Regulation of spindle assembly checkpoint signalling and silencing during mitosis

Timoteo Enrique Felipe Kuijt

Research output: PhD ThesisPhD thesis

Abstract

The development, growth and maintenance of a healthy body depends on structural replenishment and renewal of cells, the units of which our body is composed. Through cell division or mitosis, one mother cell splits into two identical daughter cells. Hereditary material, known as sister chromatids, are segregated by microtubule-bundles which are part of the mitotic spindle. Errors in sister chromatid segregation can contribute or cause diseases such as cancer or have a negative impact on the growth and development of an organism. Two essential mechanisms, the error correction pathway and the spindle assembly checkpoint (SAC), warrant the correct segregation of sister chromatids during mitosis. The enzyme MPS1 activates the spindle assembly checkpoint and plays an important role in the regulation of the error correction pathway. Work described in this dissertation advances our understanding of the fundamental workings of the SAC and the regulation of the upstream SAC-activator MPS1. We investigated the fundamental workings of the SAC-mechanism and showed that the formation of attachments to sister chromatid kinetochores is sufficient to satisfy the SAC and not the pulling forces exerted by microtubule-bundles. Our work settled a longstanding debate in the field and directed subsequent studies to investigate the function of pulling forces that kinetochores endure. Multiple molecular events contribute to silencing the SAC and we showed that the removal of MAD1 from kinetochores is the critical molecular step. Relocating MAD1 to kinetochores is sufficient to reactivate the SAC-signal and this suggested that the upstream SAC-activator MPS1 remains active on kinetochores with correct kinetochore-microtubule attachments. We developed a tool to monitor MPS1 activity at defined locations within single cells at high temporal resolution and showed that indeed MPS1 is not fully switched off. Our work uncovered new insights and regulatory mechanisms that orchestrate the activation of MPS1 and modulate its activity during mitosis.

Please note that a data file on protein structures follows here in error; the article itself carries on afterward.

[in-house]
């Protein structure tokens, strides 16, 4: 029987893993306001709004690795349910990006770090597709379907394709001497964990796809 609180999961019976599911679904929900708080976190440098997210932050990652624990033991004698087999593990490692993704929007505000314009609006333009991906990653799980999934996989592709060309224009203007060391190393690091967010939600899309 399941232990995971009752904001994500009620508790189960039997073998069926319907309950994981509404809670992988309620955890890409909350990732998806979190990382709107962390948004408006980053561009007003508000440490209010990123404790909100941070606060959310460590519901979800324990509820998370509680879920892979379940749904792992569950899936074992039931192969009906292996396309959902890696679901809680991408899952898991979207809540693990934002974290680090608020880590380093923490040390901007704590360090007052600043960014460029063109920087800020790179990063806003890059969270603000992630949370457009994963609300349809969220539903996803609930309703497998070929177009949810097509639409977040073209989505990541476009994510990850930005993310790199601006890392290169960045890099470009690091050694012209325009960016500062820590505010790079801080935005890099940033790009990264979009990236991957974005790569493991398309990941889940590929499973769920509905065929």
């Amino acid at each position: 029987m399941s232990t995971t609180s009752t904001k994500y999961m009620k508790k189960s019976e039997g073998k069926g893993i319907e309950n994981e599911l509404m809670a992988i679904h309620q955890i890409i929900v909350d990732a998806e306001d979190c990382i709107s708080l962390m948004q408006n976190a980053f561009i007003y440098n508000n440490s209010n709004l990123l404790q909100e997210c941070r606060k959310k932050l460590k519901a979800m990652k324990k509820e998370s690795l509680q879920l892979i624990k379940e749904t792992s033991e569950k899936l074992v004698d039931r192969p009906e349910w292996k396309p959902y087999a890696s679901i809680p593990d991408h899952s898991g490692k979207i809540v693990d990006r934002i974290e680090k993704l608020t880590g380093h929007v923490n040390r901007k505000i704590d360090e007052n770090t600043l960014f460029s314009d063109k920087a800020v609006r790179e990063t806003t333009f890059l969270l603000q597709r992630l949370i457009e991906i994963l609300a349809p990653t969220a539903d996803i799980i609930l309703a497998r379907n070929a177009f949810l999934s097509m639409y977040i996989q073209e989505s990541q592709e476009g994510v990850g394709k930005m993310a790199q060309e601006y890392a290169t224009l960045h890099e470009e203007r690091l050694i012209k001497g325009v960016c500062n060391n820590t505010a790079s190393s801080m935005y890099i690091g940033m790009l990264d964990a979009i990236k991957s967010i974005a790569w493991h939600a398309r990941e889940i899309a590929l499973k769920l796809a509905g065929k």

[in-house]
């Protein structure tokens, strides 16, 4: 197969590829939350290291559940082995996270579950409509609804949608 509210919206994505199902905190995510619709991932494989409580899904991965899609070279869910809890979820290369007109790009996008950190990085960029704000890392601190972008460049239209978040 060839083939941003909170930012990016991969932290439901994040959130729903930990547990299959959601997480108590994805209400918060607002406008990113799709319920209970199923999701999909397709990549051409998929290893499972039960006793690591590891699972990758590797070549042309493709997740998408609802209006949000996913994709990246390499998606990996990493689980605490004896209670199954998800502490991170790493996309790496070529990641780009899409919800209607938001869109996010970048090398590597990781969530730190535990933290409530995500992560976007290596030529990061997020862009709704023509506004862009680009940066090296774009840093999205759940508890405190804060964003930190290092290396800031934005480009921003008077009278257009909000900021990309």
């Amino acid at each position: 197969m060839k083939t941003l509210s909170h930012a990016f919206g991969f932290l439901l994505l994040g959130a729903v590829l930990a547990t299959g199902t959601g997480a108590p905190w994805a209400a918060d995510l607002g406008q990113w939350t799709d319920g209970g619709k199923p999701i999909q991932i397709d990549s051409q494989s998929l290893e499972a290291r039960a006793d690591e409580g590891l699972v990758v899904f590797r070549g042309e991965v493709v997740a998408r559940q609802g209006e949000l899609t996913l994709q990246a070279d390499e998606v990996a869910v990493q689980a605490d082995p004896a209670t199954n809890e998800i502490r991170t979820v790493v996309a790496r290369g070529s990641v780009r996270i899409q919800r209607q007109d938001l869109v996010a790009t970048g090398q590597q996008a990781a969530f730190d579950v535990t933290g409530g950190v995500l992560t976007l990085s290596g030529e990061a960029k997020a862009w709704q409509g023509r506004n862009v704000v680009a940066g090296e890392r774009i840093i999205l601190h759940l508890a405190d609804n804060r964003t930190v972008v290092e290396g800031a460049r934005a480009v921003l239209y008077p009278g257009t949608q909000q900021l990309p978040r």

Original languageEnglish
QualificationDoctor (dr.)
Awarding Institution
  • University Utrecht
Supervisors/Advisors
  • Kops, Geert, Promotor
Award date20 Feb 2020
Publisher
Publication statusPublished - 20 Feb 2020

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